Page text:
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While my friend strongly feels that it should be "is" in the following sentence, I feel, grammar demands that it ought to be "are"

1. There is/are a cooler and a cooker in the room.

2. There is/are a letter for Jane and a message for Christy.


In the first sentence, there are two things --- a cooler and a cooker. My argument, therefore, is the verb should be "are"? If "is" is correct, then, what about in the following sentences?

3. There ____ a ruler, a pencil, an eraser, a sharpener and a nail clipper on the table.

4.Sgt John: "Cpl Mary, have we found anything that would be of interest to us?"

Cpl Mary: "Well, there ___ a letter to James, a message on the fridge for his son, Vincent, a pen knife on the floor and some marbles in the chair".


Please help clear my doubts.
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SelvakumarWhile my friend strongly feels that it should be "is" in the following sentence, I feel, grammar demands that it ought to be "are"

1. There is/are a cooler and a cooker in the room.

2. There is/are a letter for Jane and a message for Christy.


In the first sentence, there are two things --- a cooler and a cooker. My argument, therefore, is the verb should be "are"? If "is" is correct, then, what about in the following sentences?

3. There ____ a ruler, a pencil, an eraser, a sharpener and a nail clipper on the table.

4.Sgt John: "Cpl Mary, have we found anything that would be of interest to us?"

Cpl Mary: "Well, there ___ a letter to James, a message on the fridge for his son, Vincent, a pen knife on the floor and some marbles in the chair".


Please help clear my doubts.
Technically, I believe, the plural should be used. Most of us do not use it, however. I'll be watching what the "experts" have to say about this, as the question came up in my camp just recently.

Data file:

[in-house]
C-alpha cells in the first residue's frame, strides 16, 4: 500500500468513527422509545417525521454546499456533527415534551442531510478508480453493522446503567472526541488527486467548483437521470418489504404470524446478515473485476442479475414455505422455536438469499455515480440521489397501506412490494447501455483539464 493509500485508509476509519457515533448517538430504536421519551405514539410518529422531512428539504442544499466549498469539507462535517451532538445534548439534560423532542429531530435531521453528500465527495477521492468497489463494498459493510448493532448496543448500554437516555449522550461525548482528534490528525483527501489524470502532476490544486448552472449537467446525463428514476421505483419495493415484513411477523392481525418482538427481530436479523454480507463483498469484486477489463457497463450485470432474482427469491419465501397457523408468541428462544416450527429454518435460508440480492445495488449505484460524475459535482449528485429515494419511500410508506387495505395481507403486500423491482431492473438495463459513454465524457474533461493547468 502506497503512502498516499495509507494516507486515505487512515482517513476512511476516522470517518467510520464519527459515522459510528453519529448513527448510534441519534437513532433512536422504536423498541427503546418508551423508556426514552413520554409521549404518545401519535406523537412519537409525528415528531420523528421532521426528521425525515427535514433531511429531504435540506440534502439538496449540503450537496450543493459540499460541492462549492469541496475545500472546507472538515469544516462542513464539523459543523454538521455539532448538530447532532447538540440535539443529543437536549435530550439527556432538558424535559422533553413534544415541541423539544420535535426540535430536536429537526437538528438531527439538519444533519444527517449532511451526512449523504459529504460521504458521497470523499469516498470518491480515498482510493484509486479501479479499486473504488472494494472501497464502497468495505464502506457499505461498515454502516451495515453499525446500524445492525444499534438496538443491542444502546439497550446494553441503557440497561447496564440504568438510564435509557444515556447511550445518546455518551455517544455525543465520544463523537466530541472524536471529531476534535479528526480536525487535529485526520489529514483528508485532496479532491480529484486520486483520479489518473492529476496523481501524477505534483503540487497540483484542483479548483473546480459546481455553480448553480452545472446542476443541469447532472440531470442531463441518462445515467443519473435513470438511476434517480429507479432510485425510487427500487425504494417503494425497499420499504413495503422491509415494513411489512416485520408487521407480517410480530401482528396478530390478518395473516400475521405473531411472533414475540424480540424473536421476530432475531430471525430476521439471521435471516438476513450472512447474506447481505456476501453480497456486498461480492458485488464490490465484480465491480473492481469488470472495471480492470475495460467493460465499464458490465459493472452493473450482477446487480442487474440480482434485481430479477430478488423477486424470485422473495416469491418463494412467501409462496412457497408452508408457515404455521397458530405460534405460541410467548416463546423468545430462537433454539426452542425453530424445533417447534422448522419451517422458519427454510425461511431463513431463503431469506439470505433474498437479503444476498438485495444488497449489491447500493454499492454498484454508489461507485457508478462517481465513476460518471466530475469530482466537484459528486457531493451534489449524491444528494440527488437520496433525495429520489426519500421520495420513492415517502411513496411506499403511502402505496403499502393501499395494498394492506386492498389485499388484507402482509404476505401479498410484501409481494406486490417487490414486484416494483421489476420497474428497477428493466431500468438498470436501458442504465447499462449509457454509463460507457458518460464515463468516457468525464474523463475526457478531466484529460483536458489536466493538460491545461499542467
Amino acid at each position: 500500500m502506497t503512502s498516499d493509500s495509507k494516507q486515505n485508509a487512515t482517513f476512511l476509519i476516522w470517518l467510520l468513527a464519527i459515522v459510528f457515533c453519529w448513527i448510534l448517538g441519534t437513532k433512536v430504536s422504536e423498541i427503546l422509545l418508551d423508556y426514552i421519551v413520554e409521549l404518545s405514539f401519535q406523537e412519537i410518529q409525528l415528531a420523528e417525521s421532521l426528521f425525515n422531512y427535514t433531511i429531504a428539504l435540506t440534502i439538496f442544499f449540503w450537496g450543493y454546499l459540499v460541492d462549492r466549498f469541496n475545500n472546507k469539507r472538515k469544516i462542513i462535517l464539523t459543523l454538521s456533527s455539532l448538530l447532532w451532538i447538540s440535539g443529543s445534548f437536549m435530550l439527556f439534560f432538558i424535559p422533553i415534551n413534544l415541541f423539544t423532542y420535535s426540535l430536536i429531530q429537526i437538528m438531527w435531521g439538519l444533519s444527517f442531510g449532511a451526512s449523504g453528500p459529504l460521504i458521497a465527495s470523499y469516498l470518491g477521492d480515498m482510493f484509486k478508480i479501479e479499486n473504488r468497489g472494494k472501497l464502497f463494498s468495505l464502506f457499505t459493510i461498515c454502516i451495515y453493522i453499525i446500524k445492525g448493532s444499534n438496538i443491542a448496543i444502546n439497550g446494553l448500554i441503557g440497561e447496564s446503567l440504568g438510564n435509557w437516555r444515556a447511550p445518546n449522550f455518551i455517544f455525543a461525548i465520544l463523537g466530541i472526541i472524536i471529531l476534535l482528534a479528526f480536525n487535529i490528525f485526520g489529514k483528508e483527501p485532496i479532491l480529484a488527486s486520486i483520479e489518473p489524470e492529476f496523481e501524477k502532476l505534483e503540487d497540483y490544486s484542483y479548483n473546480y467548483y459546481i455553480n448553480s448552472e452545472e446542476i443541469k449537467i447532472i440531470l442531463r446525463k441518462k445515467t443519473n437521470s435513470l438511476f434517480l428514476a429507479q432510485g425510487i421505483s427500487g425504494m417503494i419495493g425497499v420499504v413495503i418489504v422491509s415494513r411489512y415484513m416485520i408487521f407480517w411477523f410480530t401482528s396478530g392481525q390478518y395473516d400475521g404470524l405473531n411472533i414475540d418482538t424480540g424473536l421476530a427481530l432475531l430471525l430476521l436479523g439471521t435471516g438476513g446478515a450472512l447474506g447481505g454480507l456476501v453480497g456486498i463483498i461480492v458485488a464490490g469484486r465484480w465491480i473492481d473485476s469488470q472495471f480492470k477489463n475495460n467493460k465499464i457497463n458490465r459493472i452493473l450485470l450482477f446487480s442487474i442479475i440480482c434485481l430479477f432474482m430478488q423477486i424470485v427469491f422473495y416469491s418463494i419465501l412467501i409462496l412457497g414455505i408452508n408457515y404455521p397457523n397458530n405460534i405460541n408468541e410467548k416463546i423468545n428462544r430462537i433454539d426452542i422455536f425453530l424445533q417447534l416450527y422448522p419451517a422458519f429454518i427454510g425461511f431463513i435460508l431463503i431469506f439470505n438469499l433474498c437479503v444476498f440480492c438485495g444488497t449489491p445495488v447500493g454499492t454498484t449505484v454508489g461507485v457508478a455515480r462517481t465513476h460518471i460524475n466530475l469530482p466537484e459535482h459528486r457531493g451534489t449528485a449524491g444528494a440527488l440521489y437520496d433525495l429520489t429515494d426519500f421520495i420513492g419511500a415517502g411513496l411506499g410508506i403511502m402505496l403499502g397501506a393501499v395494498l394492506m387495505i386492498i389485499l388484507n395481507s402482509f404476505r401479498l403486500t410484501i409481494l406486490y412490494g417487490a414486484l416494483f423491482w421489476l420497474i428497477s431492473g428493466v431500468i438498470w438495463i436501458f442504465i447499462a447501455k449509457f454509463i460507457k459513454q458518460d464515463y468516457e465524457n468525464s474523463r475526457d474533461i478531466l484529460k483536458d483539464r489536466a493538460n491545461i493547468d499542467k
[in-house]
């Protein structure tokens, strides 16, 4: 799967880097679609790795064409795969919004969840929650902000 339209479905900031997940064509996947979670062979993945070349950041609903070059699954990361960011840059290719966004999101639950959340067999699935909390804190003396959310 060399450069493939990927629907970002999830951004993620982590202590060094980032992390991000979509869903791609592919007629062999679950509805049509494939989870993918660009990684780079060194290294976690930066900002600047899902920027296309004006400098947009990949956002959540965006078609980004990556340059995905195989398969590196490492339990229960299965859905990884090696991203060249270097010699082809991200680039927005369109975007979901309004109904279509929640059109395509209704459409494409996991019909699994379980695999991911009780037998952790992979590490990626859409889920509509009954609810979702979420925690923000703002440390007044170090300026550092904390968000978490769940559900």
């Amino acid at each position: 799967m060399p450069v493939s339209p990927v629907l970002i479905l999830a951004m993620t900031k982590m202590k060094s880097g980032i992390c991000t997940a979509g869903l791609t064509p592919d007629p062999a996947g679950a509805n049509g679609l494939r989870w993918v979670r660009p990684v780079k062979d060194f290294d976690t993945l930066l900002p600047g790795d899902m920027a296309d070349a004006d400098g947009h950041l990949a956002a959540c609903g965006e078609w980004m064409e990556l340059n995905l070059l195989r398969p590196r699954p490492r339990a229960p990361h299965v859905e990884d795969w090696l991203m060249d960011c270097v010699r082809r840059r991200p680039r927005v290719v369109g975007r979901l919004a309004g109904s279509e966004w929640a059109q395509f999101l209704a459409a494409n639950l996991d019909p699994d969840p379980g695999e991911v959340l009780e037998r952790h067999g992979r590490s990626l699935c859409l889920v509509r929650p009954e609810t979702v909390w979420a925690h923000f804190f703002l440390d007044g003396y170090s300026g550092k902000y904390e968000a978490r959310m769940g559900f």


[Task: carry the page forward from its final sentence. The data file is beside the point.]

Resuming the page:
I don't know what verb native speakers would use but I would say ARE.
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'is', every time. 'are' sounds odd, if not ungrammatical, to me. i would also write 'is'.

SelvakumarWhile my friend strongly feels that it should be "is" in the following sentence, I feel, grammar demands that it ought to be "are"

depends what you mean by 'grammar' - a term with various meanings.

any comprehensive grammar (a book describing some linguistic grammar) worth its salt will have something to say on subj.-verb concord with existential 'there' (them's the search terms, btw). if yours doesn't, burn it.

sam
Selvakumar, sorry, I was wrong!

I have just read in an English Grammar text-book that it is correct to use IS there. Absolutely!!!

And you should use IS in the examples #3 and #4, too.

:-)
YOU win.

When you have there plus verb plus subject, the verb agrees with the subject as you suspected..

If the subject is plural, use are. If the subject is singular, use is.

There ARE a cooker and a cooler in the room. (a cooker and a cooler-subject; are-verb.

Ikia
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I think I'd say "there is":

1. There is a cooler and (there is) a cooker in the room.

MrP
MrPedanticI think I'd say "there is":

1. There is a cooler and (there is) a cooker in the room.

MrP

I don't know if your "understood repetition" of the intro is correct or not, but it's going to be the reason I offer in the future. Thanks much, MrP!
Selvakumar
While my friend strongly feels that it should be "is" in the following sentence, I feel, grammar demands that it ought to be "are"
1. There is/are a cooler and a cooker in the room.
In the first sentence, there are two things --- a cooler and a cooker. My argument, therefore, is the verb should be "are"? If "is" is correct, then, what about in the following sentences?Hello guys

We have talked about this issue twice or three times as far as I know. But I'd like to put some tips I've got since the last time.

First of all, I'd like to quote what is written in CGEL by Quirk et al. It discussed this in the section of "existential there".

It (= the there of existential sentences) often determines concord, governing a singular form of the verb even when the following 'notional subject' is plural.
"There's some people in the waiting people" (informal)
occurs alongside
"There are some people in the waiting people".

Quirk didn't distinguish "presentational there" from "existential there". According to Ward and Birner (1993), the version of "there is" can be allowed to plural notional subjects even in formal speech when the construct is used as an answer to a question which demands a list of items.
  (OK) "Who was at the party last night?" "There was Jim, MrP, Pieanne, Khoff and Ruslana".
  (??) "There was Jim, MrP, Pieanne, Khoff and Ruslana at the party I went to last night".

paco
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